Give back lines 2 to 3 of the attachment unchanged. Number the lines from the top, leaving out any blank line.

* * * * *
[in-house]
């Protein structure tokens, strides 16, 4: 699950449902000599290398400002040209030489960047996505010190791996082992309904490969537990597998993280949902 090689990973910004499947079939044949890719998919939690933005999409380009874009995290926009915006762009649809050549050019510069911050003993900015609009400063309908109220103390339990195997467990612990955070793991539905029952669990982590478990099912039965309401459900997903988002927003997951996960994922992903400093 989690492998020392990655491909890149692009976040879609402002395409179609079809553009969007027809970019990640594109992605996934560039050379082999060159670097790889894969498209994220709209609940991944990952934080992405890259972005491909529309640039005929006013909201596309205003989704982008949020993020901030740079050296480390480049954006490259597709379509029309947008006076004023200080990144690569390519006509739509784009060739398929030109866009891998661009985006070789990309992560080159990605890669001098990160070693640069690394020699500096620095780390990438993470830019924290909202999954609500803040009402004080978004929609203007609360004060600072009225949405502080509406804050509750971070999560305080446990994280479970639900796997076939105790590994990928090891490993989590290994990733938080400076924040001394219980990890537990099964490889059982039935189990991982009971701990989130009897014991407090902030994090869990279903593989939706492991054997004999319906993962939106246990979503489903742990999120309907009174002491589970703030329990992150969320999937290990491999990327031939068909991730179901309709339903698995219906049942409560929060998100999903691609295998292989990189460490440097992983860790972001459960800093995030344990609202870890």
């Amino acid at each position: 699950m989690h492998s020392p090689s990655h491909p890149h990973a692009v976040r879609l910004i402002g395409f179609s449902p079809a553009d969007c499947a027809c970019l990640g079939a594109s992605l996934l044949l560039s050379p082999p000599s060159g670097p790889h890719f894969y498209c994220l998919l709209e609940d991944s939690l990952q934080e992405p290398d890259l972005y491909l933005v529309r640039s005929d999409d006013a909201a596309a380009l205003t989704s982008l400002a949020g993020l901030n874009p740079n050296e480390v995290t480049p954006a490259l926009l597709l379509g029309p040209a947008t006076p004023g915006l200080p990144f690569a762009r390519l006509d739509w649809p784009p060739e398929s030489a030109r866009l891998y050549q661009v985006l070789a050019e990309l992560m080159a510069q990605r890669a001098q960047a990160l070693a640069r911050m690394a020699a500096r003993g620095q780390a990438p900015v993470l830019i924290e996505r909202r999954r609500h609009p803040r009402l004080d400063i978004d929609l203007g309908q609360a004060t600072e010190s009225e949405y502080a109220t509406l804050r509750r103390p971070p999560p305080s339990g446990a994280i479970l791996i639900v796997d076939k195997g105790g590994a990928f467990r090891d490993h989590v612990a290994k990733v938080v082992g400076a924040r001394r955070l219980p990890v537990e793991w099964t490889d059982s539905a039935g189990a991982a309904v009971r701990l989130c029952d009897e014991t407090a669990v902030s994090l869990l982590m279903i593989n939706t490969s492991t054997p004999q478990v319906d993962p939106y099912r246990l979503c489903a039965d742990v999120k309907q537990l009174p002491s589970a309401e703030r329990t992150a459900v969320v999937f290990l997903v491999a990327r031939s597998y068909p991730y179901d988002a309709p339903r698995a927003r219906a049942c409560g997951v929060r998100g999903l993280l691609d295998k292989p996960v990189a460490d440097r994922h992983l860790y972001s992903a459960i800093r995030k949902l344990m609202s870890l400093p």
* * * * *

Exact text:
């Protein structure tokens, strides 16, 4: 699950449902000599290398400002040209030489960047996505010190791996082992309904490969537990597998993280949902 090689990973910004499947079939044949890719998919939690933005999409380009874009995290926009915006762009649809050549050019510069911050003993900015609009400063309908109220103390339990195997467990612990955070793991539905029952669990982590478990099912039965309401459900997903988002927003997951996960994922992903400093 989690492998020392990655491909890149692009976040879609402002395409179609079809553009969007027809970019990640594109992605996934560039050379082999060159670097790889894969498209994220709209609940991944990952934080992405890259972005491909529309640039005929006013909201596309205003989704982008949020993020901030740079050296480390480049954006490259597709379509029309947008006076004023200080990144690569390519006509739509784009060739398929030109866009891998661009985006070789990309992560080159990605890669001098990160070693640069690394020699500096620095780390990438993470830019924290909202999954609500803040009402004080978004929609203007609360004060600072009225949405502080509406804050509750971070999560305080446990994280479970639900796997076939105790590994990928090891490993989590290994990733938080400076924040001394219980990890537990099964490889059982039935189990991982009971701990989130009897014991407090902030994090869990279903593989939706492991054997004999319906993962939106246990979503489903742990999120309907009174002491589970703030329990992150969320999937290990491999990327031939068909991730179901309709339903698995219906049942409560929060998100999903691609295998292989990189460490440097992983860790972001459960800093995030344990609202870890």
């Amino acid at each position: 699950m989690h492998s020392p090689s990655h491909p890149h990973a692009v976040r879609l910004i402002g395409f179609s449902p079809a553009d969007c499947a027809c970019l990640g079939a594109s992605l996934l044949l560039s050379p082999p000599s060159g670097p790889h890719f894969y498209c994220l998919l709209e609940d991944s939690l990952q934080e992405p290398d890259l972005y491909l933005v529309r640039s005929d999409d006013a909201a596309a380009l205003t989704s982008l400002a949020g993020l901030n874009p740079n050296e480390v995290t480049p954006a490259l926009l597709l379509g029309p040209a947008t006076p004023g915006l200080p990144f690569a762009r390519l006509d739509w649809p784009p060739e398929s030489a030109r866009l891998y050549q661009v985006l070789a050019e990309l992560m080159a510069q990605r890669a001098q960047a990160l070693a640069r911050m690394a020699a500096r003993g620095q780390a990438p900015v993470l830019i924290e996505r909202r999954r609500h609009p803040r009402l004080d400063i978004d929609l203007g309908q609360a004060t600072e010190s009225e949405y502080a109220t509406l804050r509750r103390p971070p999560p305080s339990g446990a994280i479970l791996i639900v796997d076939k195997g105790g590994a990928f467990r090891d490993h989590v612990a290994k990733v938080v082992g400076a924040r001394r955070l219980p990890v537990e793991w099964t490889d059982s539905a039935g189990a991982a309904v009971r701990l989130c029952d009897e014991t407090a669990v902030s994090l869990l982590m279903i593989n939706t490969s492991t054997p004999q478990v319906d993962p939106y099912r246990l979503c489903a039965d742990v999120k309907q537990l009174p002491s589970a309401e703030r329990t992150a459900v969320v999937f290990l997903v491999a990327r031939s597998y068909p991730y179901d988002a309709p339903r698995a927003r219906a049942c409560g997951v929060r998100g999903l993280l691609d295998k292989p996960v990189a460490d440097r994922h992983l860790y972001s992903a459960i800093r995030k949902l344990m609202s870890l400093p």